Western activists still blame Putin for turning his back on liberal dreams for Russia, but their promises led to nothing but chaos

Western activists still blame Putin for turning his back on liberal dreams for Russia, but their promises led to nothing but chaos

Where did Russia go wrong? That’s the question that plagues foreign analysts who decry the country’s current trajectory, and wish Moscow had used the fall of the Soviet Union as an opportunity to turn Westwards once and for all.

Anders Aslund, a former senior fellow at NATO’s Atlantic Council adjunct, has argued recently that Russians need to reconsider the achievements of the 1990s to set the country on the right path. The veteran lobbyist believes that the almost uniform condemnation of Boris Yeltsin and the liberalising, pro-market policies of his government during the 1990s by Russians has resulted in a failure to recognize the benefits of being pulled into the West’s sphere of influence.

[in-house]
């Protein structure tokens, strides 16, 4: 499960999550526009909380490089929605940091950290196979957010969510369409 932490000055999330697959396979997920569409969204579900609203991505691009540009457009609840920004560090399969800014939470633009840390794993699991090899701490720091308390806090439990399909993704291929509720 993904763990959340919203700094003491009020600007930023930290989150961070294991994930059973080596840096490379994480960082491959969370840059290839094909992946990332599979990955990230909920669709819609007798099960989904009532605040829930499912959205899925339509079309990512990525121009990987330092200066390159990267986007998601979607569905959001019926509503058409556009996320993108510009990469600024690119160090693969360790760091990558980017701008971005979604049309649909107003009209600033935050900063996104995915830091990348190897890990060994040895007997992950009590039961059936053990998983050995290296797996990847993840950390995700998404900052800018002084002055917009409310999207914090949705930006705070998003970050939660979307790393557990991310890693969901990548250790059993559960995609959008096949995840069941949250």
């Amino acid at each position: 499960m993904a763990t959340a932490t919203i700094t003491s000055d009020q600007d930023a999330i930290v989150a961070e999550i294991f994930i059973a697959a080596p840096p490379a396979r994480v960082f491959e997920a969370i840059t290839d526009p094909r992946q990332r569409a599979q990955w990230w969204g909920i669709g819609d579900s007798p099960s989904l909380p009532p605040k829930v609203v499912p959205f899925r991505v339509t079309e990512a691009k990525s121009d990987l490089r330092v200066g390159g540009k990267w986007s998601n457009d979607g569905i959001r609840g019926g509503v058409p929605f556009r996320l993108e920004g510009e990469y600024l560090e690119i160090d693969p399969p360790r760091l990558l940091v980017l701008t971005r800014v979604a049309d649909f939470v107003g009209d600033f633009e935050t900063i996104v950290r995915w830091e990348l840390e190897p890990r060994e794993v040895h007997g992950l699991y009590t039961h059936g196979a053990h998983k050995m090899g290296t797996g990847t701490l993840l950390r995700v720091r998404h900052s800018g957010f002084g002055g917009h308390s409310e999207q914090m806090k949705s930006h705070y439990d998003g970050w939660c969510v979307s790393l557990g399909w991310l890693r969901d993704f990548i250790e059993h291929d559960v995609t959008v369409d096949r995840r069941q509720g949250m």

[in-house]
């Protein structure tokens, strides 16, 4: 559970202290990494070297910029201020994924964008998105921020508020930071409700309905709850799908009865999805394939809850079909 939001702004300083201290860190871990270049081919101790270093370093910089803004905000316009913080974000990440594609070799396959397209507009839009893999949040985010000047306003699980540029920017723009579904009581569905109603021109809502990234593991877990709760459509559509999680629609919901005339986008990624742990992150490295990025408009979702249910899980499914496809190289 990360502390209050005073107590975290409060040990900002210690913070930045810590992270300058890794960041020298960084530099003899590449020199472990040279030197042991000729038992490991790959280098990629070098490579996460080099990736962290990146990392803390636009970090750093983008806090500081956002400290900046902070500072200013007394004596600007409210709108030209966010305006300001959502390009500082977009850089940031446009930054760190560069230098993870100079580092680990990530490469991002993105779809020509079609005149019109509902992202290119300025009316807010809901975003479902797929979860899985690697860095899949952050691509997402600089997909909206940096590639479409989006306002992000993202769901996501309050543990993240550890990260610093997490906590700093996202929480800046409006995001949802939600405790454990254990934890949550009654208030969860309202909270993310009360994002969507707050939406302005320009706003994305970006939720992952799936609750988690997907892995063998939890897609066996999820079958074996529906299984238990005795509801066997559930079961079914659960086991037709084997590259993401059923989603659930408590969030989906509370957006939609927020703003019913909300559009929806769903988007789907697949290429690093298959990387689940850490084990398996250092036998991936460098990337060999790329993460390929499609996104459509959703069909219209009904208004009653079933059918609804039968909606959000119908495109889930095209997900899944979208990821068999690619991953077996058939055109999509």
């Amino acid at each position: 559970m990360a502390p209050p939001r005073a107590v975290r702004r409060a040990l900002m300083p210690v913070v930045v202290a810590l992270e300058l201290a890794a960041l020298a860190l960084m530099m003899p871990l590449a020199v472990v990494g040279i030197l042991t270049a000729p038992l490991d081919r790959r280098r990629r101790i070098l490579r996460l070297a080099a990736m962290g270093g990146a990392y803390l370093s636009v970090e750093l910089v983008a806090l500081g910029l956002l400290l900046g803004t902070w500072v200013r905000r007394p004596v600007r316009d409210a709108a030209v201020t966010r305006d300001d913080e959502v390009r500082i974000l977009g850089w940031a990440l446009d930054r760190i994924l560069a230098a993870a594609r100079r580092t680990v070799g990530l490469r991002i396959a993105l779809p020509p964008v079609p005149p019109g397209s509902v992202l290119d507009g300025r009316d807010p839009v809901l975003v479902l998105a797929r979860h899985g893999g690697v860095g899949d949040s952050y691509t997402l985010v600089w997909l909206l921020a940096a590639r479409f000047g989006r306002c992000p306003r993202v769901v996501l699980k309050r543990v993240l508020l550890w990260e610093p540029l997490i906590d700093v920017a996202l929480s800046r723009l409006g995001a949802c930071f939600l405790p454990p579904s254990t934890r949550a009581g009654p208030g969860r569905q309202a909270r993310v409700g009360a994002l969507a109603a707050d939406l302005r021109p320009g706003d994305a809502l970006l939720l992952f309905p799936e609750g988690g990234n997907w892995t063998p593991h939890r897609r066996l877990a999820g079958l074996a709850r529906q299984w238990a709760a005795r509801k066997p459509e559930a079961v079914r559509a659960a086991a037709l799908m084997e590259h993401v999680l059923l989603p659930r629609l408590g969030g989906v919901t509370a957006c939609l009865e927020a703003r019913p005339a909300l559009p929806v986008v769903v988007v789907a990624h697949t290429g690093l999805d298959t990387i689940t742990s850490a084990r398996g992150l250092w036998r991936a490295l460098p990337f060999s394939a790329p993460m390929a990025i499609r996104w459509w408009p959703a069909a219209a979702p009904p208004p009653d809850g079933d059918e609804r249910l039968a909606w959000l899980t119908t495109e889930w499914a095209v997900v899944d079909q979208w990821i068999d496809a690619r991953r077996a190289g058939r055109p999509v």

In turn, his argument goes, focusing only on the ensuing chaos Yeltsin brought about means the country fails to recognise why current President Vladimir Putin has been, unbeknownst to Russians, such a disaster.

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Aslund’s argument is important when it comes to understanding different narratives about post-Cold War Russia. The history and legacy of the 1990s should be at the centre of discussions around why those in the West and in the East take such a polar opposite view of the two visions for its future.

For the West, the storied 90s was a golden era for international affairs. The dominant narrative suggests that Russia under Yeltsin was democratising and integrating with the “International community”, until it was disrupted by Putin’s authoritarian character and desire to restore Russia as a great power. For Moscow though, the 1990s was a disastrous decade with social and economic collapse domestically, while Russia became increasingly isolated and humiliated internationally.

The Yeltsin legacy: Social catastrophe and strategic irrelevance

A reasonable case can be made about the achievements of Yeltsin. After decades of Soviet communism, preceded by centuries of Tsarist autocracy, Yeltsin made formidable efforts to open up and democratise Russia. Yeltsin’s effort to integrate and “return to Europe” has similarly been compared to Peter the Great’s effort to return Russia to Europe in the early 18th century. But what were the actual results?